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(generated from captions) This program is live captioned by Ericsson Access Services. The light's back on for much of South Australia, but the state struggles through another battering from the elements. Two years on - confirmation the buk missile that brought down Flight MH17 was supplied by Russia. Have Australia's major banks been sending people bankrupt by issuing credit cards with irresponsible limits? And a tie for Rugby League's top honour - Cooper Cronk and Jason Taumalolo awarded this year's Dally M Medal. Hello, James McHale with ABC News Early Edition. South Australia is bracing for more wild weather as it recovers from yesterday's state-wide blackout. Most residents in Adelaide who were without power last night have had their power restored. But residents in many country areas may remain in the dark for days. Tom Fedorovich is just outside the town of Melrose, where power pylons were knocked down - a major cause of the state's blackout. Standing outside of Melrose, at town to the east of Port Pirie, where some of the pylons have come crashing down, there are more than 20 that have come down, causing a lot of power problems across South Australia. These are in a field, it does not look like cruise will get them any time soon. As you can see, the weather is atrocious. Down the road, there are some of those wires lying across the road. That is information we have is a power will not be restored until 6pm type some errors. And with the weather the way it is, it is important for authority to get the power back on. Reporter Loukas Founten joins us live from Adelaide for more. What is the weather like there?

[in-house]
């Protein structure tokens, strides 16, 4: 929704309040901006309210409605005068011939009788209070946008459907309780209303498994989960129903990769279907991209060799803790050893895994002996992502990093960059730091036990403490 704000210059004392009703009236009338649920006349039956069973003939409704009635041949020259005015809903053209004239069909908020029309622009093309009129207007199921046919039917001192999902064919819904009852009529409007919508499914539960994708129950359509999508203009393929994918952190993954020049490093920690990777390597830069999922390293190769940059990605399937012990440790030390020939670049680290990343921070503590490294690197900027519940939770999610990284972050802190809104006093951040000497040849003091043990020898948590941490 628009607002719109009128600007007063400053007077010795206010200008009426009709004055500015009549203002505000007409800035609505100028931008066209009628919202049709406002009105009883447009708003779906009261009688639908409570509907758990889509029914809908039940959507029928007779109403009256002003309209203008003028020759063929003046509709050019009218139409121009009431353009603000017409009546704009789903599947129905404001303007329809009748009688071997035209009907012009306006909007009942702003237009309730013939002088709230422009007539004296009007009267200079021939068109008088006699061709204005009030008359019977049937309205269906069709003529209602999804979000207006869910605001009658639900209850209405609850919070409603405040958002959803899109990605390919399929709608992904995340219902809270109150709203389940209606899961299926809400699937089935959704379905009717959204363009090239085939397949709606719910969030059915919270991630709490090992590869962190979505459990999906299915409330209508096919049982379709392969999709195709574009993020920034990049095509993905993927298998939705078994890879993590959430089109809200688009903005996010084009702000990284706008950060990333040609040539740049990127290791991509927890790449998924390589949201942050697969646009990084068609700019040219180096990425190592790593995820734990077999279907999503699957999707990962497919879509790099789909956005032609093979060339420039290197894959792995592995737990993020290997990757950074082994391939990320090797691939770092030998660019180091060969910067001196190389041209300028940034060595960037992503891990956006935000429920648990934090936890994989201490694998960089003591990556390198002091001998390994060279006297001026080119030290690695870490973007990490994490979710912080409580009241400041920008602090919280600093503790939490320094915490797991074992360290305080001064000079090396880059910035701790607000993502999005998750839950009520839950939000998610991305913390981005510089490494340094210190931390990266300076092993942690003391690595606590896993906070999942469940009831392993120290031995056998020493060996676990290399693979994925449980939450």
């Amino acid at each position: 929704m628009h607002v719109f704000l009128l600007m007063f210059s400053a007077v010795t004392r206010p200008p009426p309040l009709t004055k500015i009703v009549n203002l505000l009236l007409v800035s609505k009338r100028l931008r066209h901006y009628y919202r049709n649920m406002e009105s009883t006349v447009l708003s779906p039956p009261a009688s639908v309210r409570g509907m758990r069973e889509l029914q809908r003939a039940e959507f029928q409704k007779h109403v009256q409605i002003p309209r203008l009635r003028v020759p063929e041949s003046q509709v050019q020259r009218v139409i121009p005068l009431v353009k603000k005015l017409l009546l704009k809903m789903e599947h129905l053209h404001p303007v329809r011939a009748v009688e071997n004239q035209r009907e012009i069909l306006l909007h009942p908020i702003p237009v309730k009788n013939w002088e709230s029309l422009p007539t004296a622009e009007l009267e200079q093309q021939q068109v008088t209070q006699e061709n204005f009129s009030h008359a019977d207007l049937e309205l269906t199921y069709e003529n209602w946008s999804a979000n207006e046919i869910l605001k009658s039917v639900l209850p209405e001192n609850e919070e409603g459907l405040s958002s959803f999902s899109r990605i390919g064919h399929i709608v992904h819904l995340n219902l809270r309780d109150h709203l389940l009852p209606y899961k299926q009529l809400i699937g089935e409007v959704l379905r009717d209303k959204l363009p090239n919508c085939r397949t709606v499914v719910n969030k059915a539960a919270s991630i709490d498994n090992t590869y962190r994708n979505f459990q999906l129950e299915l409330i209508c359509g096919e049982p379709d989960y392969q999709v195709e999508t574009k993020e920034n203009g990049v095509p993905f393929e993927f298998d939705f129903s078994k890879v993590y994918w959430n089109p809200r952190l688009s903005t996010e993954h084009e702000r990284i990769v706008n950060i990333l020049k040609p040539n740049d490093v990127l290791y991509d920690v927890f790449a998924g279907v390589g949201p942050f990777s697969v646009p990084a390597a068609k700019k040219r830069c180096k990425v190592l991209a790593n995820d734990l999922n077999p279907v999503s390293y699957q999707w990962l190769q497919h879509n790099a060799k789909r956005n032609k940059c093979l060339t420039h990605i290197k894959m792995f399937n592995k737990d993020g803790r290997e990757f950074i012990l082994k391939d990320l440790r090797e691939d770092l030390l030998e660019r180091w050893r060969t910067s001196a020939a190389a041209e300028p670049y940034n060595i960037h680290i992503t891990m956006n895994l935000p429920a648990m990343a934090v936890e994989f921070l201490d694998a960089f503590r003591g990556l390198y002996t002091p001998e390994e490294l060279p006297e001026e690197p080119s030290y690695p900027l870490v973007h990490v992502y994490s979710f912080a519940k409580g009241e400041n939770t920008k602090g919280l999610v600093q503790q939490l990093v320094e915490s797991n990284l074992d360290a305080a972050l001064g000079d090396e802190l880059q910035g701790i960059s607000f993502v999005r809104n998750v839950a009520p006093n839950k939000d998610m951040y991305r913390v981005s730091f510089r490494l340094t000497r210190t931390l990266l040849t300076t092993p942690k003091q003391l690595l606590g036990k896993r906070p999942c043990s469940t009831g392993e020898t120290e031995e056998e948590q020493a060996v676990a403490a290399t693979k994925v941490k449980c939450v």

What is the weather like there? Just waiting to see if we can get them back. OK, we are back. Can you start over again?It is pretty ad out here. We have lost a microphone.I think we have lost audio dead. Lukus, we will return to you later. Apologies for those technical problems. Emergency crews continue to grapple with yesterday's state-wide power outage. There are an estimated 60000 properties still without power. Nicola Gage has been taking a look at how people have been coping. A bustling city, with everything but light. The heart of Adelaide looked more like an apocalyptic setting than a working CBD. Police battled wind and heavy rain to herd motorists as traffic ground to a halt and firefighters rescued others trapped inside building lifts. Hundreds of restaurants and cafes were forced to close, with many still assessing the costs. When the power goes off, we lose all the ovens. So, we had to throw what we had made away. La Trattoria in the city centre managed to open under candlelight, with chefs using head torches, but not without losing more than $5,000 in trading. We had to shut down our delivery section completely because all the pizza ovens work on electricity, but we did manage to cook a little bit. For those at home, it was candles and gas cookers with many using the unprecedented event to take a step away from technology... We're all just going to hang out tonight and treat it as a night around the campfire. ..and pick up some long-lost hobbies. I think it's great. I'm catching up on my knitting. We played cards and sat around and had a good time. But for those still in darkness, and who could be for several days, the novelty may soon wear off. Nicola Gage, ABC News, Adelaide. We are going back to Adelaide where hopefully Lukus can talk. What is the weather like, if you can hear me?I was saying before, up until 10 or 15 minutes ago, it was quite pleasant here. It has set in now. The wind is picking up and the brain has made its way down now. -- rain. A statement was made not long ago, warning that conditions would worsen into the evening. He said that people should try to get on the road and leave work early as possible to avoid congestion later on. He was concerned that too many people would get on the road and given what happened yesterday with the blackout, we may see some traffic performance. The SES and police are warning of destructive conditions, up to 125km/h is across estate. They are expecting many more millimetres in the coming hours.It is important that people take these conditions seriously and I will reiterate the Commissioner's comments, e.g. Can leave early, do so, secure your property. We will start to see congestion is on the road and obstructions to the road as tree infrastructure is damage.Outside of the main city, floods are a concern? Yes, the problem is a of these areas are likely to be affected, they have only recently suffered flood damage in the past 10 or 12 days. Flood warnings are in place for the Torrens River, any river around the state at the moment, really, given the amount of rain we are receiving. There is a possibility of a king tide like event in the rainHoldfast Bay. -- Holdfast.And there is some speculation that South Australia energy has contributed to the outage?The State opposition and Nick Xenophon are calling for inquiries into what happened here. As early as only one hour ago, Electronet, have been patrolling the powerlines and damage, said this was a once in a 50 year event and could not be predicted. The damage would not have been predicted or prevented. We have seen the pictures were powerlines have been completely bent over. Three out of the four electricity connective powerlines have been damaged. Electronet is expecting to work on those over the next few days and well into the weekend. That could be sometime before power is restored. For the moment, Jay Weatherill was happy to leave aside whether or not the South Australian reliance on renewable energy was a problem. Both he and Electronet said that this could not have been predicted or foreseen, that the renewable energy reliance is not the problem. A criminal investigation into the downing of Malaysia Airlines flight MH17 has confirmed a Buk missile, trucked into Ukraine from Russia, brought down the plane. Almost 300 people died in the 2014 crash, including 38 Australian citizens and residents. Europe correspondent Lisa Millar reports. The families were briefed in private after two years of wondering who and what brought down MH17. What we thought might be the truth is being confirmed. Confirmation from investigators - not only it was it a Buk surface-to-air missile that hit the Boeing 777 plane, but where it came from. TRANSLATION: This Buk trailer was bought into from the territory of the Russian Federation. And after launch, it was subsequently returned to the Russian Federation territory. These videos helped them plot the exit route of the missile launcher as it crossed into Ukraine and ended up in farmland, in territory controlled by Russian-backed rebels. Radar data, eye witnesses and tapped phone calls provided further proof. TRANSLATION: Buk? Buk. Yes, yes, I got it. 100 people may have been involved. Their names and nationalities are secret - for now. TRANSLATION: We cannot and do not want to tell you everything yet. Because that might jeopardise the investigation. If a missile is sent from Russia to the Ukraine for just one day, then there has been a decision and the decision that cannot be and the decision that cannot be